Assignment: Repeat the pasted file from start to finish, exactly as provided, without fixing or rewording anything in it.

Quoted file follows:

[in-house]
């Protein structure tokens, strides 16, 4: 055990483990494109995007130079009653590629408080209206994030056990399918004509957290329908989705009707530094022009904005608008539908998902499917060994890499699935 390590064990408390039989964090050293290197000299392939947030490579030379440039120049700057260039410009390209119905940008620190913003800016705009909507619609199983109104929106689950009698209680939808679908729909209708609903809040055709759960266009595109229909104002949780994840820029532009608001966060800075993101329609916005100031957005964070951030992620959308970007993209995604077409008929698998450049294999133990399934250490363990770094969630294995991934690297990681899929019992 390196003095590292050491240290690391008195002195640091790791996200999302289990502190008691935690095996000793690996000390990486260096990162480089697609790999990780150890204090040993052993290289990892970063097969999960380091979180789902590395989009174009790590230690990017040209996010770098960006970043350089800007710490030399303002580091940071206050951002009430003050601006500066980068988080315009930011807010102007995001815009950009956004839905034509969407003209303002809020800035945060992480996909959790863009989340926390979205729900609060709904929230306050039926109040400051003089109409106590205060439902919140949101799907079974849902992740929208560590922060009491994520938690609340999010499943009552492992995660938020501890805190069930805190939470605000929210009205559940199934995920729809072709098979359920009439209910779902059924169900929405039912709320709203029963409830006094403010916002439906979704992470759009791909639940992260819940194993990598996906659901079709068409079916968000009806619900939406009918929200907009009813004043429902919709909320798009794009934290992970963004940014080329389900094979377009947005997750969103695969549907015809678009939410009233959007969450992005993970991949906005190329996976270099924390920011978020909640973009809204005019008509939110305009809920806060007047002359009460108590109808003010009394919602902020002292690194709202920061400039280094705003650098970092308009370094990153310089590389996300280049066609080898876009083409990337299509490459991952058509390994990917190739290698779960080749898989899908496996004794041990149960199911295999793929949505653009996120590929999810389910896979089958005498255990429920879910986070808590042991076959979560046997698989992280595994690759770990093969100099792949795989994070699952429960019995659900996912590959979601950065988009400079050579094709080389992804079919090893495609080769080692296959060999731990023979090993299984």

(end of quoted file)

[in-house]
């Protein structure tokens, strides 16, 4: 055990483990494109995007130079009653590629408080209206994030056990399918004509957290329908989705009707530094022009904005608008539908998902499917060994890499699935 390590064990408390039989964090050293290197000299392939947030490579030379440039120049700057260039410009390209119905940008620190913003800016705009909507619609199983109104929106689950009698209680939808679908729909209708609903809040055709759960266009595109229909104002949780994840820029532009608001966060800075993101329609916005100031957005964070951030992620959308970007993209995604077409008929698998450049294999133990399934250490363990770094969630294995991934690297990681899929019992 390196003095590292050491240290690391008195002195640091790791996200999302289990502190008691935690095996000793690996000390990486260096990162480089697609790999990780150890204090040993052993290289990892970063097969999960380091979180789902590395989009174009790590230690990017040209996010770098960006970043350089800007710490030399303002580091940071206050951002009430003050601006500066980068988080315009930011807010102007995001815009950009956004839905034509969407003209303002809020800035945060992480996909959790863009989340926390979205729900609060709904929230306050039926109040400051003089109409106590205060439902919140949101799907079974849902992740929208560590922060009491994520938690609340999010499943009552492992995660938020501890805190069930805190939470605000929210009205559940199934995920729809072709098979359920009439209910779902059924169900929405039912709320709203029963409830006094403010916002439906979704992470759009791909639940992260819940194993990598996906659901079709068409079916968000009806619900939406009918929200907009009813004043429902919709909320798009794009934290992970963004940014080329389900094979377009947005997750969103695969549907015809678009939410009233959007969450992005993970991949906005190329996976270099924390920011978020909640973009809204005019008509939110305009809920806060007047002359009460108590109808003010009394919602902020002292690194709202920061400039280094705003650098970092308009370094990153310089590389996300280049066609080898876009083409990337299509490459991952058509390994990917190739290698779960080749898989899908496996004794041990149960199911295999793929949505653009996120590929999810389910896979089958005498255990429920879910986070808590042991076959979560046997698989992280595994690759770990093969100099792949795989994070699952429960019995659900996912590959979601950065988009400079050579094709080389992804079919090893495609080769080692296959060999731990023979090993299984």